I’ve been working on ways to create this Swedish sweet-tooth’s dream with means other than the usual bomb of butter and sugar. I’ve worked out a version with oats and honey in the past, but that still includes butter. Chocolate balls do have the virtues that you can make them bite-size and they don’t include white flour. However, I’ve got to do better than that.

So here comes my solution: chocolate balls made with dried fruit. Some of us (including me) are sensitive to dry fruit and, in general, medical science is beginning to realize that different bodies have different tolerances for high quantities of fiber. So, choose a dried fruit that agrees with you. I love dried apricots, but my stomach growls when I eat more than just a touch of them, so I combine a bit of dried apricot with dried figs, dried apples and sometimes dried cranberries. The great thing about using dried fruit to make these delicious little sweet quenchers is that the moisture and sugar in the fruit allows you to skip the sugar and butter. A little added honey and you are away. Also, if you are lactose, gluten, milk or egg intolerant, this recipe meets your needs! Here is my suggestion which can be made in many variations.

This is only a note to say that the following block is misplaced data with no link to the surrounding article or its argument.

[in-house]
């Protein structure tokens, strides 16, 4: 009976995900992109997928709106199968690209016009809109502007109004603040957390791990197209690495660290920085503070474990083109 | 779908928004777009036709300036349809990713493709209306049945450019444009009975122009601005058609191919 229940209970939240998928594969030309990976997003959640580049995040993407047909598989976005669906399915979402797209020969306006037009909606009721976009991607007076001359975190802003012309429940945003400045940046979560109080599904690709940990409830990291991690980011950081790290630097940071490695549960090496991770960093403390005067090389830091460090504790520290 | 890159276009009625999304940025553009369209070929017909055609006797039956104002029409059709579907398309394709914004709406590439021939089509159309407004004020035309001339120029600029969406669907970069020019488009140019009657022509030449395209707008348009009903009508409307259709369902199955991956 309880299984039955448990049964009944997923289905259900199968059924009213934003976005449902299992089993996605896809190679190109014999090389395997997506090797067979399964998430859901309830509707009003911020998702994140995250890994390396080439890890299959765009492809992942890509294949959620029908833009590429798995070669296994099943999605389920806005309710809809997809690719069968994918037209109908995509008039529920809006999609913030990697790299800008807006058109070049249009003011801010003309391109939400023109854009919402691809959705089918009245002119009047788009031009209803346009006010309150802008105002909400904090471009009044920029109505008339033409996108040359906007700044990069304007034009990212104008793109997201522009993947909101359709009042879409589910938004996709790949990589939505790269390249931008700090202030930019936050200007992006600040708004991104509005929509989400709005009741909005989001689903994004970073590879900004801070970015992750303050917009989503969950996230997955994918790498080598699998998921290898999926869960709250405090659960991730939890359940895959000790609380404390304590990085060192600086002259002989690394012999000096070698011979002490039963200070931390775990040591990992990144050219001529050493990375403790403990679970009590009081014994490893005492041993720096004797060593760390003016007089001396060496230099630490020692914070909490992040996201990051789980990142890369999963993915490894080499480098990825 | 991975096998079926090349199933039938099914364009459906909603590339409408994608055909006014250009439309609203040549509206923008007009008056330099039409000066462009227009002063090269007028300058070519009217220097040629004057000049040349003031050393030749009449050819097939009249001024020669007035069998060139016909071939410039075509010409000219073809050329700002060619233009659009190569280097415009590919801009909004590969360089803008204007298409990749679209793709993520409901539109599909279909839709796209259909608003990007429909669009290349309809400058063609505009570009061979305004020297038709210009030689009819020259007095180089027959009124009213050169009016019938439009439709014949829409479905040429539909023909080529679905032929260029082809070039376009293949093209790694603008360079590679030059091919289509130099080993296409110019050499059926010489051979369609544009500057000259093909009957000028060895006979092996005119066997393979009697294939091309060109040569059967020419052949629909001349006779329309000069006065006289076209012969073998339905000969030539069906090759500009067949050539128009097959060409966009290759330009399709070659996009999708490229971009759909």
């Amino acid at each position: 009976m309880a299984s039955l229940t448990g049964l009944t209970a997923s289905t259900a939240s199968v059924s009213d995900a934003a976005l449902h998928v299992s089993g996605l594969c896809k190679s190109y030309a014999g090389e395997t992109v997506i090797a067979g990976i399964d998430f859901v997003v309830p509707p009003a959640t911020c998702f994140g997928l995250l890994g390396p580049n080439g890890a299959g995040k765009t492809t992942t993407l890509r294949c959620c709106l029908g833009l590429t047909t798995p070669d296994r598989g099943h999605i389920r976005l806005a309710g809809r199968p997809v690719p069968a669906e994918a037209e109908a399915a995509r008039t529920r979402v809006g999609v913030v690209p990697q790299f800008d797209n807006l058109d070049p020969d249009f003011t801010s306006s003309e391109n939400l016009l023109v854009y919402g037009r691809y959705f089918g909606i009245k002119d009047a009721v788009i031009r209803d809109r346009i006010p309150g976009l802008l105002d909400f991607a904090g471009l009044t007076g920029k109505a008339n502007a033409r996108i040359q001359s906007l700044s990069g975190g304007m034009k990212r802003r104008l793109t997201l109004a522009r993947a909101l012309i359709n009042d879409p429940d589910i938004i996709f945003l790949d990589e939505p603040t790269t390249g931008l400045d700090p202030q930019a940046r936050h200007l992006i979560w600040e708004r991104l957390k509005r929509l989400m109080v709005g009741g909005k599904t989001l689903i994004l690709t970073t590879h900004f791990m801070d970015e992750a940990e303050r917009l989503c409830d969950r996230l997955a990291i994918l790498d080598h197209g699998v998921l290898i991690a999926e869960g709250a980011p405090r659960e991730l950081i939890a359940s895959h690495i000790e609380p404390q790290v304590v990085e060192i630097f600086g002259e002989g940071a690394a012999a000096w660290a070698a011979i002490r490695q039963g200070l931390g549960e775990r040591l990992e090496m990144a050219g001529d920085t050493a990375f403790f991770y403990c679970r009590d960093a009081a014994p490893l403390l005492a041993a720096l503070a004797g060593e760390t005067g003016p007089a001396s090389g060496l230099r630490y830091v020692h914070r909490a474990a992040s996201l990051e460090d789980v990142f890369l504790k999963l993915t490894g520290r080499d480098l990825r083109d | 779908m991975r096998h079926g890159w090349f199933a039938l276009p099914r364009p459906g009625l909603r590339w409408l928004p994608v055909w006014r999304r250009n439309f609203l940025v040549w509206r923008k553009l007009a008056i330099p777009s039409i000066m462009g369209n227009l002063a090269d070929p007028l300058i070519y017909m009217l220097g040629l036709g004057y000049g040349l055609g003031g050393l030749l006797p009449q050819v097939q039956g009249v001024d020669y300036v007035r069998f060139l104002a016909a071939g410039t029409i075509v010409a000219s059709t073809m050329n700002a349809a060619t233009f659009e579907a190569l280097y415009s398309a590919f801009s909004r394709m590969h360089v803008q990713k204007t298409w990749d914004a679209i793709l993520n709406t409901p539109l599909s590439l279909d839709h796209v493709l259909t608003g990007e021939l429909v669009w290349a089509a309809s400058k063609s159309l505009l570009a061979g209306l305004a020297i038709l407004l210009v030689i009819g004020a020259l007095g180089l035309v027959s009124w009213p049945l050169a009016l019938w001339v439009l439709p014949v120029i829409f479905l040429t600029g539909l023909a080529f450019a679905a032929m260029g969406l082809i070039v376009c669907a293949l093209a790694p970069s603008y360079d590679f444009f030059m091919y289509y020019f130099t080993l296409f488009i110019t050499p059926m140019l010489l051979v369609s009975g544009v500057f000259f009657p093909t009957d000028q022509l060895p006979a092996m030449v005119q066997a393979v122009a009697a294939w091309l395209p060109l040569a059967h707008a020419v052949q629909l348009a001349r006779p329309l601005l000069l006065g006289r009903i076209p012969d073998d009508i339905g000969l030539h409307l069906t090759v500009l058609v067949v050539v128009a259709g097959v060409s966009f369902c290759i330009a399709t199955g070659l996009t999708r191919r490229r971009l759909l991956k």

Chocolate Fruit Balls (makes about 20-25)

2 cups or 5 dl nuts of your choice (a mixture of almonds, walnuts and cashew works well)
1 cup or 2 1/2 dl dried fruits of your choice
1 tbsp unsweetened cocoa powder
2 tbsps honey
either 2 tbsps grated apple or grated rind of one orange plus juice of half an orange

1/4 cup or 1 dl dessicated coconut or unsweetened cocoa powder for dipping the balls in

Grind nuts and dried fruit in a food processor until they form moist clumps. Add remaining ingredients and blend until a smooth paste. Pour the dessicated coconut or cocoa powder into a bowl. Take a tablespoon of the paste and roll into a ball, dip in the coconut/cocoa and place on a serving plate. Keep refrigerated.

Chocolate fruit balls are not just a child’s delight. They are also an elegant finish to a nice meal, particularly if everyone is too full for a major dessert. Just serve them up with coffee or tea after the meal. Very elegant indeed served on a platter and surrounded with a bit of fresh fruit.

Jan
17
2009
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Hot Blueberry Crumble

Dalarna Blueberries

Dalarna Blueberries